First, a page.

Thinkers: These leaders like to analyze the world around them and are capable of turning their brilliant thoughts into actions. They are also valued for their ability to solve problems. But thinkers can have trouble translating impulse into action, not acting until they are certain of what they want to do. They can also become so engrossed in their thoughts, they lose touch with others.

Disciples: These leaders can be loyal, committed and dependable. They don’t usually set the tone, but help others to get things done. Derailed disciples are so dependent on authority that it leads to feelings of inferiority and they become unable to act on their own.

Activists: These leaders are sensation seekers who are excited by their surroundings and very busy, the day never long enough for what they want to accomplish. They see themselves as happy and cheerful, but underneath that bright exterior can lurk a deep well of pain that they brush aside by burying themselves in activity.

Drivers: These confident leaders inspire confidence in others and that allows them to accomplish a lot. They are take-charge people, perhaps the most aggressive leaders, enjoying imposing their will on their environment, which can include other people. They like the attention they get when they make their presence felt – that boosts their energy. Derailed drivers are fixated on getting to the top and can over-exploit others.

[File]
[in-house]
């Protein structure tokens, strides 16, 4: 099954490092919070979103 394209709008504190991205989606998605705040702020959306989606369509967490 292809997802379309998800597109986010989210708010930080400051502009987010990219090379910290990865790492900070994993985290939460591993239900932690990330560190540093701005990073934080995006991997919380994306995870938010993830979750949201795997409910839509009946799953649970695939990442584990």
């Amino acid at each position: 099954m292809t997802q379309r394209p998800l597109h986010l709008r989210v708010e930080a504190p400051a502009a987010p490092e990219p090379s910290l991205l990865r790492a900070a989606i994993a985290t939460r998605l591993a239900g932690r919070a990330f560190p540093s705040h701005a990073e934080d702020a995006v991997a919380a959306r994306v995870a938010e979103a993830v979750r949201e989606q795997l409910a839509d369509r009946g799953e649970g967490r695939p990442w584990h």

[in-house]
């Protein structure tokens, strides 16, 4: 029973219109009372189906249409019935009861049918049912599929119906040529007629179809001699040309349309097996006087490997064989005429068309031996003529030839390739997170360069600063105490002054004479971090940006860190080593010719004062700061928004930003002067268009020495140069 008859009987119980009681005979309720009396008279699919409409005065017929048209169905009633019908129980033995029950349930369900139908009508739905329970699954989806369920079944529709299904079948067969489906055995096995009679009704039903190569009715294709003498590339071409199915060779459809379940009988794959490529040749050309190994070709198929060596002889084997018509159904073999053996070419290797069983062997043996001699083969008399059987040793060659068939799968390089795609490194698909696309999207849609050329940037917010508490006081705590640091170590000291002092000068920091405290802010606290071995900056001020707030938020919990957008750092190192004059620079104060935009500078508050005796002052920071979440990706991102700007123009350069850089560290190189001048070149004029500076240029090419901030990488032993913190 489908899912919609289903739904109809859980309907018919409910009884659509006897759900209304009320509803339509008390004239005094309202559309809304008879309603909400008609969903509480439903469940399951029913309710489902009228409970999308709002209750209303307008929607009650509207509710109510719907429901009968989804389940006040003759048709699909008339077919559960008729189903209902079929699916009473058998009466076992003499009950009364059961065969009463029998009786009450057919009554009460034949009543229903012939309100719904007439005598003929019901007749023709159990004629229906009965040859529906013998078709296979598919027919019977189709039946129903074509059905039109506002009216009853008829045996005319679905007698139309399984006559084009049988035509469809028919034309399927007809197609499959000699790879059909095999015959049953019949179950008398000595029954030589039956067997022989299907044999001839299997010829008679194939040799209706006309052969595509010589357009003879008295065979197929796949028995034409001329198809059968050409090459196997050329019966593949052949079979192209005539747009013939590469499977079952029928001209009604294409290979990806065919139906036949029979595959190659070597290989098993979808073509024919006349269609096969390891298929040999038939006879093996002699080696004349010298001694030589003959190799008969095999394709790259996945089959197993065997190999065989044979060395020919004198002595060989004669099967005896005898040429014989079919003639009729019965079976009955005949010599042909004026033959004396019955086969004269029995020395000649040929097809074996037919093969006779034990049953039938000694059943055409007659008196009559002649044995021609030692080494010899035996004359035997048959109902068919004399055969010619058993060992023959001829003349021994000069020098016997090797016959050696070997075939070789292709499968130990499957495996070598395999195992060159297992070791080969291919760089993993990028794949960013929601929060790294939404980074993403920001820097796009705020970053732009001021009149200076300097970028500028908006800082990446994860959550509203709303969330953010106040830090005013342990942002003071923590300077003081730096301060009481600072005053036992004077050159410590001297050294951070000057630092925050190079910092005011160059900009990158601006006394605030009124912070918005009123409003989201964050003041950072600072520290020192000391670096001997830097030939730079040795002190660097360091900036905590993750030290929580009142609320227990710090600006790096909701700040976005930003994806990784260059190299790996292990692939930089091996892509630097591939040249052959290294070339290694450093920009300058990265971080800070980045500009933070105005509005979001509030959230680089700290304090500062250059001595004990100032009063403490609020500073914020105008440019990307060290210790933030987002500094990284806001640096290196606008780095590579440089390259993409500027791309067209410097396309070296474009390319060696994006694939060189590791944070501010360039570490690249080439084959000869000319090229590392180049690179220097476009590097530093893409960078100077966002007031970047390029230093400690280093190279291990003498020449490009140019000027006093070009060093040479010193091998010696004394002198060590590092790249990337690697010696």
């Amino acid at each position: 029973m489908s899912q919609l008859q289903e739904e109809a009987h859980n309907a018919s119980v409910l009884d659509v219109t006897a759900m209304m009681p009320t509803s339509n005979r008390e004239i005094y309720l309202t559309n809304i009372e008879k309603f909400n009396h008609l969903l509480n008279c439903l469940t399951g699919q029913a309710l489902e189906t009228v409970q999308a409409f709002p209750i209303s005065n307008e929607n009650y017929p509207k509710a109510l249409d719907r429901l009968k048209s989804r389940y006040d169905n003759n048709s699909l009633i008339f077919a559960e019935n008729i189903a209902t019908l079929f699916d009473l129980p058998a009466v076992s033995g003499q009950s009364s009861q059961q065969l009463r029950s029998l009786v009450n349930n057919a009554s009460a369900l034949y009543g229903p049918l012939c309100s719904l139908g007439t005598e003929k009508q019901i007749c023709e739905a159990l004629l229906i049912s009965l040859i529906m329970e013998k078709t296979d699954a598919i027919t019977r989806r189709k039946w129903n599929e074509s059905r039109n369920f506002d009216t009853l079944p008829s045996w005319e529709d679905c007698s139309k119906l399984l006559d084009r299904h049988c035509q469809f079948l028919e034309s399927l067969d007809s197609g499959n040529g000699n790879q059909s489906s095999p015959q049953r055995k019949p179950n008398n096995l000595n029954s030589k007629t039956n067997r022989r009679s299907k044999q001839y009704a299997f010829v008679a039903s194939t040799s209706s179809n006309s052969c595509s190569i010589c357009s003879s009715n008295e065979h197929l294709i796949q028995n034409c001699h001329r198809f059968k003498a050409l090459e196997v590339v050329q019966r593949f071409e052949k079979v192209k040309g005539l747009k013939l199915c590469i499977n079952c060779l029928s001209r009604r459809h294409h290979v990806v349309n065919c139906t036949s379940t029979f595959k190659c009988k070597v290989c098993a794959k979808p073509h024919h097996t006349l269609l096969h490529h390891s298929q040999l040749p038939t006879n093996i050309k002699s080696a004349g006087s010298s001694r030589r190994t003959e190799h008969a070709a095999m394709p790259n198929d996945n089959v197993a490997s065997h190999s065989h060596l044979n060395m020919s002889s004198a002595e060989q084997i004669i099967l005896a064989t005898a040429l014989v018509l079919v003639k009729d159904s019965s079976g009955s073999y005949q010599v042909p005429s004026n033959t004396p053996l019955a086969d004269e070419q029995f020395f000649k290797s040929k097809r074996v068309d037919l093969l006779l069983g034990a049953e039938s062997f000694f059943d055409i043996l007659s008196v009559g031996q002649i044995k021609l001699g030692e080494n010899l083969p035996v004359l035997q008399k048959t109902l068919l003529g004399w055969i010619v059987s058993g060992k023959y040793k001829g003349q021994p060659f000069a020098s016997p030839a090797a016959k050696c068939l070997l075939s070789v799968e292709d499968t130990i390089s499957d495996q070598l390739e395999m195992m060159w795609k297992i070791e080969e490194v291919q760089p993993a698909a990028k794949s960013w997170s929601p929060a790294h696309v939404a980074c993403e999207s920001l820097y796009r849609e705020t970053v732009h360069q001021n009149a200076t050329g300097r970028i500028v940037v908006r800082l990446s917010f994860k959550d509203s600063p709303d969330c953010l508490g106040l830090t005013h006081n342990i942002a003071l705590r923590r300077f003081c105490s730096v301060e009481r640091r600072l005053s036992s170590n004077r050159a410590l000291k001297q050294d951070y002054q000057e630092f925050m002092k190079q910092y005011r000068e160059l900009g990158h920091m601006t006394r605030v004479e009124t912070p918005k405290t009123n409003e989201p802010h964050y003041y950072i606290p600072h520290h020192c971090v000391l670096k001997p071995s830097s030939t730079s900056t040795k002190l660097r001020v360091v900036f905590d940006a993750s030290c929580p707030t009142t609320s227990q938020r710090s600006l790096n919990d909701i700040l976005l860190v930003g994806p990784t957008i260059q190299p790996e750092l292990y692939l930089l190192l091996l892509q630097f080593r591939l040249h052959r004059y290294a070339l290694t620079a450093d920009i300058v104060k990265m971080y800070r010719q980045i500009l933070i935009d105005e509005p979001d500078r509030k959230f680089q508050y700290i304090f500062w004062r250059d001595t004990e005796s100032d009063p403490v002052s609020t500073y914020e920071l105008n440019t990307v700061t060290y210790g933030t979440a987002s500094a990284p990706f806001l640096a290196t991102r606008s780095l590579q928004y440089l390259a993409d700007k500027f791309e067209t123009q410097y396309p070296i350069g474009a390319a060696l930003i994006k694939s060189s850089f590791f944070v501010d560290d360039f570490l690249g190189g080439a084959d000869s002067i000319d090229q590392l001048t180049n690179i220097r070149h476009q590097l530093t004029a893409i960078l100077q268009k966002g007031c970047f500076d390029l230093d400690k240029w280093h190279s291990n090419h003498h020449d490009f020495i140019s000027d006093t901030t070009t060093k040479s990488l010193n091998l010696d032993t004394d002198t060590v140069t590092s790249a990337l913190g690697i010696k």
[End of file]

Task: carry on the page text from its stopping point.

Arbitrators: These leaders sympathize and empathize with others, making them feel assured. Rather than creating conflict, they identify common ground and bring people together. But they can start to idealize other people, creating an image others can’t live up to, and when derailed hold on to these illusions and divorce themselves from reality.

Perfectionists: These leaders want to get everything perfect, for themselves and others. They are highly critical of themselves and others – favourite words are “should” and “must.” But as frustrations mount over imperfections it can turn into a rage at the imperfect state of the world. This can fuel even more energy to change things, but the anger can consume them.

You may see yourself or others in those leadership profiles. The book offers details on each, including how to mature in your own leadership by shifting your emphasis. It also supplies tips for dealing with others who have these traits. But it’s a slog to read, given so many personalities and details on each, and is certainly not something you should try to read in large snatches if you hope to assimilate the information.

Special to The Globe and Mail

Harvey Schachter is a Battersea, Ont.-based writer specializing in management issues. He writes Monday Morning Manager and management book reviews for the print edition of Report on Business and an online work-life column Balance. E-mail Harvey Schachter